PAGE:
December 15, 2018
 
Effective Boards Get, and Stay, that Way by Asking Good Questions

Learning how to be a nonprofit board member is similar to parenting: most people learn on the job. For those already serving, or thinking about serving, on a nonprofit board, How to Make Your Board Dramatically More Effective, Starting Today offers practical insight and guidance.

Authored by nonprofit consultant and strategist Gayle L. Gifford, this volume, easily read in an hour, aims to improve board performance by helping members measure themselves against three yardsticks: How they will make the community better. How they perform as stewards. How well they work as a team.

As Gifford notes, “If you and your board colleagues don’t share a common understanding of the work you must do, it can be difficult to judge what kind of job your board is doing.”

She guides board members to a better understanding of themselves by posing 34 questions centered on the three yardsticks noted above.

Similar to the tactics employed by many consultants, the questions Gifford poses are straightforward and seek to unearth basic truths. Answering them may require different degrees of introspection and investigation. For example:
  • How well do we know our community’s needs?
  • Are we prepared to respond to a changing world?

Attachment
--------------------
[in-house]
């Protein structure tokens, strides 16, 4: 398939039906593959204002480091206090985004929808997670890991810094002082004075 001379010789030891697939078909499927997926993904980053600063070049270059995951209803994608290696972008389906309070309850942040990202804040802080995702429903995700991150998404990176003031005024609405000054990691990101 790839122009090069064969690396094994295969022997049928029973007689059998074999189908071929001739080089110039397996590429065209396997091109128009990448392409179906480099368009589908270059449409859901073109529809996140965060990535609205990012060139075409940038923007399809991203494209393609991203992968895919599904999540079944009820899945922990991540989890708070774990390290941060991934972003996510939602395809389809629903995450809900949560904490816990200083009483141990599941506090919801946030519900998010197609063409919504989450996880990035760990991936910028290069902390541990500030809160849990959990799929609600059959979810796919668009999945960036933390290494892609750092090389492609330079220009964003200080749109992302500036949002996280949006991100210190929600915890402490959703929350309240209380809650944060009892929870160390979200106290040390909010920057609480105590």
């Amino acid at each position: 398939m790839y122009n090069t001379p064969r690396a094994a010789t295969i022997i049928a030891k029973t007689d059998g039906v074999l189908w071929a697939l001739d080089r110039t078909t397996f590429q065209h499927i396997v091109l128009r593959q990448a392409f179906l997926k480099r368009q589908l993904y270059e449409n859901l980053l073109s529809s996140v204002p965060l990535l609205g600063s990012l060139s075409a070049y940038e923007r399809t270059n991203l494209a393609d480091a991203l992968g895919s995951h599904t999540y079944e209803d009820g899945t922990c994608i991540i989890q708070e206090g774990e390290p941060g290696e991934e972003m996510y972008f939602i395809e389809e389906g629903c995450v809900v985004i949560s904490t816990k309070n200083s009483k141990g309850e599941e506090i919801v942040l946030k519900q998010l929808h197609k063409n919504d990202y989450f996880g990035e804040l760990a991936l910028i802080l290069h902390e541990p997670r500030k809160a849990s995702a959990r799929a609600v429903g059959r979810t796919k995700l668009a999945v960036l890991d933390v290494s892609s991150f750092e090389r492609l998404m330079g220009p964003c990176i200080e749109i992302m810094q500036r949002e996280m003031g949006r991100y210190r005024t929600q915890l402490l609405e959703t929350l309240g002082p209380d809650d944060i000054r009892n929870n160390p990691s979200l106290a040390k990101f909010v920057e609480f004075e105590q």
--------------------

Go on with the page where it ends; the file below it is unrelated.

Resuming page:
• What kind of stewards are we?
  • Do we have the best CEO for the job?
While it’s reasonable to expect board members to know their community’s needs, those needs may be changing rapidly as the larger world changes. Without reaching out to many people—in person, on the phone, engaging in research—and then discussing with fellow board members what it all means, it may be difficult to say one really understands those needs.

Beyond posing questions, Gifford provides practical advice that any board can act on. “If you want yours to be a great board, keep your ears to the ground year-round,” she writes, and suggests the following:
  • Periodically hold board meetings at a place that matters to your mission.
  • Invite a community expert to speak at your board meeting.
  • Consider convening your strategic planning committee year-round.
  • Know what’s happening in your state house.
  • Hold an annual board retreat to dig deeper into complex issues.
Perhaps appropriately, Gifford devotes the most space (15 of the 34 questions) to building a great board.

Boards that ask themselves hard questions—How good is our board? Do we recruit the directors we want and need?—and then make the effort to generate honest answers, followed by whatever actions are needed to make improvements, will be more effective (and their organizations more successful) than those that don’t. That’s the implied promise of this book.

How to Make Your Board Dramatically More Effective, Starting Today is available from Emerson & Church .

Reviewed by Peter Lowy
May 2018


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